There is a standard trick for computing the Fibonacci numbers that can easily be adapted to your problem. The naive definition for Fibonacci numbers is:

fibFunction :: Int -> Integer
fibFunction 0 = 1
fibFunction 1 = 1
fibFunction n = fibFunction (n-2) + fibFunction (n-1)

However, this is very costly: since all the leaves of the recursion are 1, if fib x = y, then we must perform y recursive calls! Since the Fibonacci numbers grow exponentially, this is a bad state of affairs to be in. But with dynamic programming, we can share the computations needed in the two recursive calls. The pleasing one-liner for this looks like this:

fibList :: [Integer]
fibList = 1 : 1 : zipWith (+) fibList (tail fibList)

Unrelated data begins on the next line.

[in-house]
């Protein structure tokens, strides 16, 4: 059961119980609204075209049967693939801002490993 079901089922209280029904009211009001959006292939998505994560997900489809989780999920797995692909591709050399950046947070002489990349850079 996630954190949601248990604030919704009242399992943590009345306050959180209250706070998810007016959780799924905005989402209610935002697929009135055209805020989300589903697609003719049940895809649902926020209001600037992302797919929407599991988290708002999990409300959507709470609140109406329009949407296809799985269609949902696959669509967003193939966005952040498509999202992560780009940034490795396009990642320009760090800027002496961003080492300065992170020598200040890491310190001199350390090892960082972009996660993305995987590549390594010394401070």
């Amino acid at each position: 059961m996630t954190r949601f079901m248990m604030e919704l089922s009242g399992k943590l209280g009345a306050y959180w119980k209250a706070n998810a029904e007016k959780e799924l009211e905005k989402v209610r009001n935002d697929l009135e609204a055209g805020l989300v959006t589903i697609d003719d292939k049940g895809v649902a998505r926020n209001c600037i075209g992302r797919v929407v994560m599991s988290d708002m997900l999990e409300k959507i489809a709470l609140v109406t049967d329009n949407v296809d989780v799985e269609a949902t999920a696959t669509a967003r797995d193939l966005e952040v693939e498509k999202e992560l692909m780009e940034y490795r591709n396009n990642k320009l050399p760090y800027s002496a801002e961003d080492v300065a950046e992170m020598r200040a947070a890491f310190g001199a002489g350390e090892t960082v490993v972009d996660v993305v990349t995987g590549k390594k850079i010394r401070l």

This may look a bit puzzling at first; here the fibList argument to zipWith serves as the recursion on two indices ago, while the tail fibList argument serves as the recursion on one index ago, which gives us both the fib (n-2) and fib (n-1) values. The two 1s at the beginning are of course the base cases. There are other good questions here on SO that explain this technique in further detail, and you should study this code and those answers until you feel you understand how it works and why it is very fast.

If necessary, one can recover the Int -> Integer type signature from this using (!!).

Let's try to apply this technique to your function. As with computing Fibonacci numbers, you need the previous and second-to-last values; and additionally need the current index. That can be done by including [2..] in the call to zipWith. Here's how it would look: